By David Morgan
WASHINGTON, June 9 (Reuters) – A rare bipartisan effort in the U.S. Senate to agree on legislation to address a wave of mass shootings could reach a watershed moment on Thursday as lawmakers decide whether the drive has enough momentum to succeed.
About a dozen lawmakers led by Democratic Senator Chris Murphy and Republican Senator John Cornyn are trying to find common ground on a plan that would bolster school security, address gaps in the U.S. mental health system and keep guns out of the hands of criminals and individuals deemed to be a danger to the public or themselves.
Lawmakers including Senate Majority Leader Chuck Schumer and his Republican counterpart, Mitch McConnell, had expressed hope for an agreement by the end of the week.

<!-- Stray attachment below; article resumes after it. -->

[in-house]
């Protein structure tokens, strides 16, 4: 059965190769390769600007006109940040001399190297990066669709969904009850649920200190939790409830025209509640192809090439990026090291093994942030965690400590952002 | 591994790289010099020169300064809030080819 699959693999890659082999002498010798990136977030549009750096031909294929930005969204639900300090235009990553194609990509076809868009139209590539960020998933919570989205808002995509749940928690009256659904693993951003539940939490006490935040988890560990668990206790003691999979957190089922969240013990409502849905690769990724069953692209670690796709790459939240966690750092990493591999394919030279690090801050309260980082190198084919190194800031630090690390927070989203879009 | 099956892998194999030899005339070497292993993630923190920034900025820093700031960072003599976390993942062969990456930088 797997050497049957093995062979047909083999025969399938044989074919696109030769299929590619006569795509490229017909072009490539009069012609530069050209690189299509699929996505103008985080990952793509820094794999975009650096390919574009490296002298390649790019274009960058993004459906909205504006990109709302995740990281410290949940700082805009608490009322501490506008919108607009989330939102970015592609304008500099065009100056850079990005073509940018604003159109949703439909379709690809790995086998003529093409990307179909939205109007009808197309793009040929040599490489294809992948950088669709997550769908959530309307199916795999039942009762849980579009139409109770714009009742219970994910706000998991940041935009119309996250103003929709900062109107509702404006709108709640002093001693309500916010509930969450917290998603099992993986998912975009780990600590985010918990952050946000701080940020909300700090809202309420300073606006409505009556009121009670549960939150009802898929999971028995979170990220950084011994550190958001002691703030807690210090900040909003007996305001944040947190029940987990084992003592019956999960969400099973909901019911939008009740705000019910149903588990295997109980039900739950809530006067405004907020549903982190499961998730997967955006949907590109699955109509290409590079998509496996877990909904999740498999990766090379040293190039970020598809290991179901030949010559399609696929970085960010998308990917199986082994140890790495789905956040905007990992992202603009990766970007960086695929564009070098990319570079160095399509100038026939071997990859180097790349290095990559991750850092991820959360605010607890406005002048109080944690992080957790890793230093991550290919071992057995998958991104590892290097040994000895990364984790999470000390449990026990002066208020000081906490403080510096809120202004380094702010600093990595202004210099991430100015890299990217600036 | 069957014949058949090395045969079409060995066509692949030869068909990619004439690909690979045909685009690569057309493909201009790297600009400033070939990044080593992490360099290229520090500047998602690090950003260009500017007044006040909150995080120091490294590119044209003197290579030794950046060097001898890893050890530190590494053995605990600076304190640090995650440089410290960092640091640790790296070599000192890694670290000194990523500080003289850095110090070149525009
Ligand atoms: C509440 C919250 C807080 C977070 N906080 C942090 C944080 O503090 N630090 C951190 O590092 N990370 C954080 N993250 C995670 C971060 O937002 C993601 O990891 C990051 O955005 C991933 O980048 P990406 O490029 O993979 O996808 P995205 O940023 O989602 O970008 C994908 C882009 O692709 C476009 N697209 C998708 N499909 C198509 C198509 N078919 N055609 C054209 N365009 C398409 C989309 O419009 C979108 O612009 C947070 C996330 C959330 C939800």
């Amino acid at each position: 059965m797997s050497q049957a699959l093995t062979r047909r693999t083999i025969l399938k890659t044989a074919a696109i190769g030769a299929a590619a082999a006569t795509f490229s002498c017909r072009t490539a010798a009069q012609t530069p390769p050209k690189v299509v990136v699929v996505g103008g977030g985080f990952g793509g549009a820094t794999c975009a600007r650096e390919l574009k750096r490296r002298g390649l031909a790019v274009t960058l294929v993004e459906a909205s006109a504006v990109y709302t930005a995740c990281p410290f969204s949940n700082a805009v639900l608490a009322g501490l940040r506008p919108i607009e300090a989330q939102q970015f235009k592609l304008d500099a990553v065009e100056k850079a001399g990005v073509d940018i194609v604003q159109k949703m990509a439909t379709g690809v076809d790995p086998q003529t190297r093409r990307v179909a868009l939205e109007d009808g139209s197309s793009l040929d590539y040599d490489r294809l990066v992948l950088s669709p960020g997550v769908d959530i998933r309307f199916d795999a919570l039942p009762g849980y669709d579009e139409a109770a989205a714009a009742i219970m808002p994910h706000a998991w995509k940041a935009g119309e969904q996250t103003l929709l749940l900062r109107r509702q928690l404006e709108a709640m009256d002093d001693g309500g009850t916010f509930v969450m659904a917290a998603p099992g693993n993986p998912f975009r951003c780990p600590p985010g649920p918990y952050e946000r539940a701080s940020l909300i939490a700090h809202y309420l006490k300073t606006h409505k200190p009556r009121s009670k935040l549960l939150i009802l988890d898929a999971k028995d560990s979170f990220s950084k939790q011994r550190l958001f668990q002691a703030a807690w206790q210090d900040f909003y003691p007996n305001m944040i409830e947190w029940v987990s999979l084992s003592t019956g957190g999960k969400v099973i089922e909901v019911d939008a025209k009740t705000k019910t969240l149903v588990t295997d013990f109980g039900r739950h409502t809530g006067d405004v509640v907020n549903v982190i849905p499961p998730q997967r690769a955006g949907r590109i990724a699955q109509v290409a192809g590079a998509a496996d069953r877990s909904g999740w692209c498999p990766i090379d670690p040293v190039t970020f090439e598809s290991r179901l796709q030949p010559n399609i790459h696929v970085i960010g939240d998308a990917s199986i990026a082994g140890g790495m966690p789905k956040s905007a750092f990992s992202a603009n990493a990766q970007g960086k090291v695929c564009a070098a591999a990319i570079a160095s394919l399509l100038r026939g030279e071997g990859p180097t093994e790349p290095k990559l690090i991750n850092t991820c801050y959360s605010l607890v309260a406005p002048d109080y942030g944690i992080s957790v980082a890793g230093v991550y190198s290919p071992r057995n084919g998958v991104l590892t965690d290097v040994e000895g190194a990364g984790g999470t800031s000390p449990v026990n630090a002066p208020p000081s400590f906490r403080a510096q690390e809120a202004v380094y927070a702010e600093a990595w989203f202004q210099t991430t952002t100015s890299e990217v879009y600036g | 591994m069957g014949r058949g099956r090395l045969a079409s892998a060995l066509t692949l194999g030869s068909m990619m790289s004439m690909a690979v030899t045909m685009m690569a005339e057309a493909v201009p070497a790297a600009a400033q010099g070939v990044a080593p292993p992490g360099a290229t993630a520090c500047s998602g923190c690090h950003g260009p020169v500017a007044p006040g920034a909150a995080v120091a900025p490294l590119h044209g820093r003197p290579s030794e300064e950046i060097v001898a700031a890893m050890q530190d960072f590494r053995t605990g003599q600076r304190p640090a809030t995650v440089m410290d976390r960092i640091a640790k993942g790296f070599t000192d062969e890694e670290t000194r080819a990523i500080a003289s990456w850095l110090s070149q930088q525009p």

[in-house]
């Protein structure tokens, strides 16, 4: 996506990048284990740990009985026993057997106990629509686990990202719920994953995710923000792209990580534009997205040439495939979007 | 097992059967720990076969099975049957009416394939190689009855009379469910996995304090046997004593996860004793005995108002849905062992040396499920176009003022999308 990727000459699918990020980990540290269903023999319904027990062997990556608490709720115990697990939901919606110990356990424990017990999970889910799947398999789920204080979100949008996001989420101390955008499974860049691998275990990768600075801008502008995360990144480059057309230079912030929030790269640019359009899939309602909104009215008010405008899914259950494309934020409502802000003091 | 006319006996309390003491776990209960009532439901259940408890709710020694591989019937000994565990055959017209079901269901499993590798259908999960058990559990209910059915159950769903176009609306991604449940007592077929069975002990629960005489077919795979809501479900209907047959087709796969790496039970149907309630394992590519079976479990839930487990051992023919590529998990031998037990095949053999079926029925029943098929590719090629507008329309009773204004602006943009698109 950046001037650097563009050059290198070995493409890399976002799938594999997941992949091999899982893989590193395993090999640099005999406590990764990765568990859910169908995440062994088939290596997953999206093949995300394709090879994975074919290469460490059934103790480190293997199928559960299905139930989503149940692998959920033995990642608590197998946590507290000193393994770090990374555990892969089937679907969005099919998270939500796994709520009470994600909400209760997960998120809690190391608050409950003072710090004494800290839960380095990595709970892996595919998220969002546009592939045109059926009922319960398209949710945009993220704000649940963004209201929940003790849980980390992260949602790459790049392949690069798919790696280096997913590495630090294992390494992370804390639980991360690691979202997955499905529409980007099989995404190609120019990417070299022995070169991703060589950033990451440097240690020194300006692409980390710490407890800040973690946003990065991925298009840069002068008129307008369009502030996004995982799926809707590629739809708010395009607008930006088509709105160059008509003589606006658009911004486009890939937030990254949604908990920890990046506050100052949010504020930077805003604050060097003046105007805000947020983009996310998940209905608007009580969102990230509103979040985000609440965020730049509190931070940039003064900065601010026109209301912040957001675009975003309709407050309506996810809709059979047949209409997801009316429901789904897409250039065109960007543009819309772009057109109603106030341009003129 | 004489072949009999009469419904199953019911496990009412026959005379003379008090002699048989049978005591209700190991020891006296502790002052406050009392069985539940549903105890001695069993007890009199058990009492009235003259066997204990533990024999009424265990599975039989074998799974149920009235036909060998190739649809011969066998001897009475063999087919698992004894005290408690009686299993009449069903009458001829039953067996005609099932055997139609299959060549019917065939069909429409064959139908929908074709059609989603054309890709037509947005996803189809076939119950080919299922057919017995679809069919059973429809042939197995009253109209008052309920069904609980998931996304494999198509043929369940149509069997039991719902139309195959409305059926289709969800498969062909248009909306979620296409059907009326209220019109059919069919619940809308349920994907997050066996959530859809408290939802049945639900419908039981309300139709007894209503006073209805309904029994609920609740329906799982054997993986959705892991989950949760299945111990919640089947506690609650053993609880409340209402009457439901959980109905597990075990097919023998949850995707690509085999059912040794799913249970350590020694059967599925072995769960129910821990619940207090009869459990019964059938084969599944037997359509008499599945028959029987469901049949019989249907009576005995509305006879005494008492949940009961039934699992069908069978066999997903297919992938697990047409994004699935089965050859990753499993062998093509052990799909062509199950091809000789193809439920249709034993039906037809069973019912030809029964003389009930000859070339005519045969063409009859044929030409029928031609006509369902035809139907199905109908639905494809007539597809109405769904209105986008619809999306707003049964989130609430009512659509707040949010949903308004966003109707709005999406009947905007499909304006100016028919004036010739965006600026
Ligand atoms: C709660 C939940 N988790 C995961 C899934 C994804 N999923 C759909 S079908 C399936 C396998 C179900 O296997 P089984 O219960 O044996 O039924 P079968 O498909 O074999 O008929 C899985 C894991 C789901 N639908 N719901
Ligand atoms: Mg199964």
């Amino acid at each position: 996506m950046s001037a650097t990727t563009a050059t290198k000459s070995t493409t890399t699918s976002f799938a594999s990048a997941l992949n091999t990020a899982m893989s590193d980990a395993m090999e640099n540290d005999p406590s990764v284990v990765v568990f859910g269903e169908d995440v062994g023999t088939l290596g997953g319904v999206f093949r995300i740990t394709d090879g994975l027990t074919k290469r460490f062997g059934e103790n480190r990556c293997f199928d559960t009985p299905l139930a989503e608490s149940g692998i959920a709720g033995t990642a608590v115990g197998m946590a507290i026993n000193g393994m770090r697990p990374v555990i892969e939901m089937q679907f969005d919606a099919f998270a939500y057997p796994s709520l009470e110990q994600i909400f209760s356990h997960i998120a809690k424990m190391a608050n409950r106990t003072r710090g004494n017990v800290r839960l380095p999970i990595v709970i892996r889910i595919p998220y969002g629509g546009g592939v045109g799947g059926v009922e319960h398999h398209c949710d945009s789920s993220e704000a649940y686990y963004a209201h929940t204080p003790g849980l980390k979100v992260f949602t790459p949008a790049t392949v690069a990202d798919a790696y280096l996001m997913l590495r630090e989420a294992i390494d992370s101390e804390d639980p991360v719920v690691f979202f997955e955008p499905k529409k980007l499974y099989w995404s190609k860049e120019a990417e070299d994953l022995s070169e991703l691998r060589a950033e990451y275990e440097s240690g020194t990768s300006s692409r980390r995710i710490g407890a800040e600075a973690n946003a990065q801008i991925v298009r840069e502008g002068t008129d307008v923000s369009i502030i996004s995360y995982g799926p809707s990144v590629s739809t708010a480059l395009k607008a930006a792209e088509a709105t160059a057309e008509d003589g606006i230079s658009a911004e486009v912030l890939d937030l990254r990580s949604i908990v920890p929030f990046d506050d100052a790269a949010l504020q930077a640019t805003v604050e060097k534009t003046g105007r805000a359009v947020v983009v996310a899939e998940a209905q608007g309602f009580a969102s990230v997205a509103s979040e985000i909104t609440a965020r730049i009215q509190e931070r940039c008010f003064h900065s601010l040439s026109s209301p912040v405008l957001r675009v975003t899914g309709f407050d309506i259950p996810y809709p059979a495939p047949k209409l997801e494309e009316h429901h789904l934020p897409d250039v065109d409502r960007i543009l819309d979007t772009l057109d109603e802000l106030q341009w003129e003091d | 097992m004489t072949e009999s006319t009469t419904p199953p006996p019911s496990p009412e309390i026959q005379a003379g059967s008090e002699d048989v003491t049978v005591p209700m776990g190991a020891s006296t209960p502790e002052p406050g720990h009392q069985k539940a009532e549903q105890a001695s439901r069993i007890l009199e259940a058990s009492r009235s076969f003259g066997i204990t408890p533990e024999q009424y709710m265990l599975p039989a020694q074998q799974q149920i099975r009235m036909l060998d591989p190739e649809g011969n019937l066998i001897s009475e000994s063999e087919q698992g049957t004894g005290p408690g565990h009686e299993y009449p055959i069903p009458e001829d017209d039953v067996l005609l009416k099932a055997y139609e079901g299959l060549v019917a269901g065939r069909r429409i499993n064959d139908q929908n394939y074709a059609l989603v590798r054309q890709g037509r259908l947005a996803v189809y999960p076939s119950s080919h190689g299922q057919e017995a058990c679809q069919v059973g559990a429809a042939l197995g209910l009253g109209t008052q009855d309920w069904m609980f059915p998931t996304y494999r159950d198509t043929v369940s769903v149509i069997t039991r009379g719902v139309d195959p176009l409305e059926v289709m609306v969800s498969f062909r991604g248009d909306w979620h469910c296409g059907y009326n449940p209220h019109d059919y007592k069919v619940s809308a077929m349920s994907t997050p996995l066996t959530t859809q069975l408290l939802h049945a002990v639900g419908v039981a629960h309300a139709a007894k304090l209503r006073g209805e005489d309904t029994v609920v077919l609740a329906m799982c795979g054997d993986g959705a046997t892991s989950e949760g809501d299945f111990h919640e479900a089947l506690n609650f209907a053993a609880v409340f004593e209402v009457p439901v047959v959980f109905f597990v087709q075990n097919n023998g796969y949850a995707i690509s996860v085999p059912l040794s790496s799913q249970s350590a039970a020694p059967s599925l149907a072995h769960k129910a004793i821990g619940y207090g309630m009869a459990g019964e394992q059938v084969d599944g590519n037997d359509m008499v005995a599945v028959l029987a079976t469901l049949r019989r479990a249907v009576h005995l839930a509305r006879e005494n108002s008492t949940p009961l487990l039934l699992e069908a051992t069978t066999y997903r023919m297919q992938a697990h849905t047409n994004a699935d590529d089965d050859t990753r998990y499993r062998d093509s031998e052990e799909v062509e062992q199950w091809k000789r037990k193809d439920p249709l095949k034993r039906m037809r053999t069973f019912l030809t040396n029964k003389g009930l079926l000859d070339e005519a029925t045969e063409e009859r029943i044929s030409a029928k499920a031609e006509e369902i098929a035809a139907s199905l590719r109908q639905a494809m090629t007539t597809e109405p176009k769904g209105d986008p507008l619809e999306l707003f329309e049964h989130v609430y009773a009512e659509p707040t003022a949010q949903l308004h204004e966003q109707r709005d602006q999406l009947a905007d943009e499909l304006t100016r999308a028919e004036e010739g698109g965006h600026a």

Negotiators and aides said there was a chance of reaching an agreement in principle. But short of that, lawmakers would have a clearer sense of the scope for further discussions before leaving Washington on Thursday for the weekend.
“We’ll have a much better idea tomorrow morning,” Cornyn told reporters on Wednesday. “We’ll have a better idea of whether we still have momentum, which I believe we do right now.”
Murphy told reporters that his aim was to pass legislation that can stem the tide of shooting deaths in America before the Senate breaks for the July 4 holiday at the end of the month. “This would be a big, historic deal, and we need to get it right,” he said.